CHICAGO--Giving one year of estrogen replacement to female athletes with exercise-induced menstrual irregularities improves drive for thinness, body dissatisfaction and uncontrolled eating, a new study finds. The research results will be presented Saturday, March 17, at ENDO 2018, the annual scientific meeting of the Endocrine Society, in Chicago, Ill.

March 16, 2018 - About five percent of older adults on Medicare don't have a "personal physician," and this group scores lower on measures of healthcare quality, reports a study in the April issue of Medical Care, published by Wolters Kluwer.

Airborne soot produced by wildfires and fossil-fuel combustion and transported to the remote McMurdo Dry Valleys of Antarctica contains levels of black carbon too low to contribute significantly to the melting of local glaciers, according to a new study by researchers supported by the National Science Foundation (NSF).

Strong winds in the Dry Valleys, however, can temporarily cause large spikes in the amount of locally produced black carbon, which is distributed through the ecosystem, the researchers found.

A team of researchers from the University of Freiburg have discovered how the plant hormone auxin is transported within the cell and how this signaling pathway helps to control gene expression in the nucleus. Auxin regulates many processes in plants: from embryonic development, to the development of organs, all the way to responses to changes in the environment. The team recently published its research in the journal Cell Reports.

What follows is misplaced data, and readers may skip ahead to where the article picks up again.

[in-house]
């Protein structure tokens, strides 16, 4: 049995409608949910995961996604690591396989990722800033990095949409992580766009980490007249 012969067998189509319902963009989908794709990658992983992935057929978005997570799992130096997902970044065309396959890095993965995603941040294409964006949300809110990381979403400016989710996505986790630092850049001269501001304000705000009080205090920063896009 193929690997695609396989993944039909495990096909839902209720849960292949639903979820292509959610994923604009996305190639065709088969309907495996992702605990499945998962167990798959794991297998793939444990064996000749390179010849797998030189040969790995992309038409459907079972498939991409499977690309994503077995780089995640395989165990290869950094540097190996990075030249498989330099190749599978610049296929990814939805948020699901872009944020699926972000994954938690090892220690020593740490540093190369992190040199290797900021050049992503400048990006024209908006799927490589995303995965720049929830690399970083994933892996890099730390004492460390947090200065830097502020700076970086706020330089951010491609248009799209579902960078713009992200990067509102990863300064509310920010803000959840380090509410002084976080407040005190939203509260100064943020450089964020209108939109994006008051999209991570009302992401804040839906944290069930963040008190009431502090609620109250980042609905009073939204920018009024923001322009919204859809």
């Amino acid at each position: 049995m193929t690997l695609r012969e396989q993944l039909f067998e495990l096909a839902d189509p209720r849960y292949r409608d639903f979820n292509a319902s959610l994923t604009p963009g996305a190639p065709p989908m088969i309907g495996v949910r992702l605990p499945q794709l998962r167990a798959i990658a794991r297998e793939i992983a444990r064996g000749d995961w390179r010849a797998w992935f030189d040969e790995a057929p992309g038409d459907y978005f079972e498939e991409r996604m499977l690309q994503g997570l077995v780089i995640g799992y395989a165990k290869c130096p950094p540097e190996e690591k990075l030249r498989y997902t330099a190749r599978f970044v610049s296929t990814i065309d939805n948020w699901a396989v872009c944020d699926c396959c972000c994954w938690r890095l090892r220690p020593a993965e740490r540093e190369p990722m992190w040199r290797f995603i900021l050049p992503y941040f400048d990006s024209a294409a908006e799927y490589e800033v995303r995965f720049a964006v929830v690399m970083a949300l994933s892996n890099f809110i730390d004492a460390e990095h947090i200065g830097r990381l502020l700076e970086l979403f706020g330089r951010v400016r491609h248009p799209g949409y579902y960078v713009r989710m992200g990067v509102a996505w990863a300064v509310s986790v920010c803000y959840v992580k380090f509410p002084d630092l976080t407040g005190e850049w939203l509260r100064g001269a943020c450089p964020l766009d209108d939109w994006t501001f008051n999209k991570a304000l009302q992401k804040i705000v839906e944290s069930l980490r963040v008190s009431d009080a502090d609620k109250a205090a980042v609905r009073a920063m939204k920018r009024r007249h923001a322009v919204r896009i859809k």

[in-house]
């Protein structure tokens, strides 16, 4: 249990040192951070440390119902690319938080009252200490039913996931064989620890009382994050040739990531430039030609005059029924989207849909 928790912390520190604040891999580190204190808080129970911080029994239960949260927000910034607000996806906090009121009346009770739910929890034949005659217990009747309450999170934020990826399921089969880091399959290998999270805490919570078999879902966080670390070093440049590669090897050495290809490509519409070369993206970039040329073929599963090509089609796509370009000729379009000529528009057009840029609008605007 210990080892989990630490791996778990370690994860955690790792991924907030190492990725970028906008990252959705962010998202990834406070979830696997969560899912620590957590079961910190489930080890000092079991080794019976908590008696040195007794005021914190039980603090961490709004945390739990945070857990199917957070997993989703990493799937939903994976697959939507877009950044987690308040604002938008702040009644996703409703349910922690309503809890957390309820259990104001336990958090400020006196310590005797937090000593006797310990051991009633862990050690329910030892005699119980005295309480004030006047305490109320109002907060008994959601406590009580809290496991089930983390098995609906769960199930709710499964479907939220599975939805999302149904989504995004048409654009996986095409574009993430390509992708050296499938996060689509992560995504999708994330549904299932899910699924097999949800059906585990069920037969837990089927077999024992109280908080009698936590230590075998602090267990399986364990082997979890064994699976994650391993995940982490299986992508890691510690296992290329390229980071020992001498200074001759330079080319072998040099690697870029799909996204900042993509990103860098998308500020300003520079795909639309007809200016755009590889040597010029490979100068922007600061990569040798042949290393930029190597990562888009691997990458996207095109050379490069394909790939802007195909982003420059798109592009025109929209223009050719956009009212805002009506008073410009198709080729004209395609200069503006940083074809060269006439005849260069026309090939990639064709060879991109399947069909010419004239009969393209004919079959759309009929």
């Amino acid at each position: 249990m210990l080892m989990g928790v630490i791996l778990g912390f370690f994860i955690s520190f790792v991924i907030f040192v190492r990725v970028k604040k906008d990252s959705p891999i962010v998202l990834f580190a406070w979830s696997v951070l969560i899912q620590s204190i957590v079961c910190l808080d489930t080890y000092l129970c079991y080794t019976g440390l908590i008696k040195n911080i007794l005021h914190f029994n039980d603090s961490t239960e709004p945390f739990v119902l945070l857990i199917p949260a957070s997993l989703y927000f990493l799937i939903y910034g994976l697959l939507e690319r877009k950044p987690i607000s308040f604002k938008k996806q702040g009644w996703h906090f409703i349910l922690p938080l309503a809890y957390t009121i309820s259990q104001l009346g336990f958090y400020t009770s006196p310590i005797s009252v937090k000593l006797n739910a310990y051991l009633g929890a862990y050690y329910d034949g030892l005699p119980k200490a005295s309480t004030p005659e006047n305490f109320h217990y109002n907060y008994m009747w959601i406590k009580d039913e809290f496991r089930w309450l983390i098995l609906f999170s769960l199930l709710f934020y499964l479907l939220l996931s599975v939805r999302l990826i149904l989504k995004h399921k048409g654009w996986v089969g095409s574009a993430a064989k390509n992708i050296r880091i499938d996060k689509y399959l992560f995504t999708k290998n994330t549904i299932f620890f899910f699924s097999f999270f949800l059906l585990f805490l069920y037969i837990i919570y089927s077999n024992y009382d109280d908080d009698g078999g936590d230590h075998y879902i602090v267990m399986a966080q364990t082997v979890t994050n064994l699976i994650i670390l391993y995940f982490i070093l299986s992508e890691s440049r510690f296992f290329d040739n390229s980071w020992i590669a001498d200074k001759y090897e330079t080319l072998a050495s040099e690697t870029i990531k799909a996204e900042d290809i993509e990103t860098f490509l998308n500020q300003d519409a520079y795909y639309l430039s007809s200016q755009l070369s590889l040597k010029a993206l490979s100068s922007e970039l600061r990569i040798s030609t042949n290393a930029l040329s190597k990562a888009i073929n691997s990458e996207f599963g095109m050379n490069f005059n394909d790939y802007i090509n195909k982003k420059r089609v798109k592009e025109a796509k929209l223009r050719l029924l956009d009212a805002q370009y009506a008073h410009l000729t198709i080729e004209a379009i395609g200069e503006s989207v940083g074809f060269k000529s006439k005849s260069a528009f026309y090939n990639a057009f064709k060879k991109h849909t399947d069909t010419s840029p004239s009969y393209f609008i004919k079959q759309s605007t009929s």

Occupational health researchers at Colorado State University are drawing attention to worker safety and satisfaction in a young industry still finding its feet: legal cannabis.

CSU researchers in the Department of Psychology have completed a first-of-its-kind, peer-reviewed study that examines the demographics, physical environment and psychosocial aspects of working in the cannabis trade, which is now legal in some form in over half the United States, including Colorado. The study results were published in the American Journal of Industrial Medicine.

Birds do it and so do doughnut-shaped fusion facilities called "tokamaks." But tokamak chirping-- a rapidly changing frequency wave that can be far above what the human ear can detect -- is hardly welcome to researchers who seek to bring the fusion that powers the sun and stars to Earth. Such chirping signals a loss of heat that can slow fusion reactions, a loss that has long puzzled scientists.

Healthier fish stocks. Higher catches. Profits from fishing. Is there a way to achieve these holy grails of commercial fisheries without harming endangered species that are caught incidentally?

St. Augustine, Fla. (March 15, 2018)- Irish culture will soon be celebrated across the globe with parades, pub crawls and seas of green. But newly uncovered documents prove unlike previous belief, St. Patrick's Day celebrations did not start in Boston, rather at least 100 years earlier in St. Augustine, Florida.

People's willingness to use a Zika vaccine when it's available will be influenced by how they weigh the risks associated with the disease and the vaccine, but also by their misconceptions about other vaccines, a new study has found.

While a Zika vaccine is in development, the study by researchers at the Annenberg Public Policy Center (APPC) of the University of Pennsylvania examined factors that will affect the eventual acceptance or rejection of such a vaccine.

University of Houston scientists are helping to develop a technology that could hold the key to unraveling one of the great mysteries of science: what constitutes dark matter? Scientists believe dark matter makes up 85 percent of the matter in the universe, but nobody actually knows what dark matter is.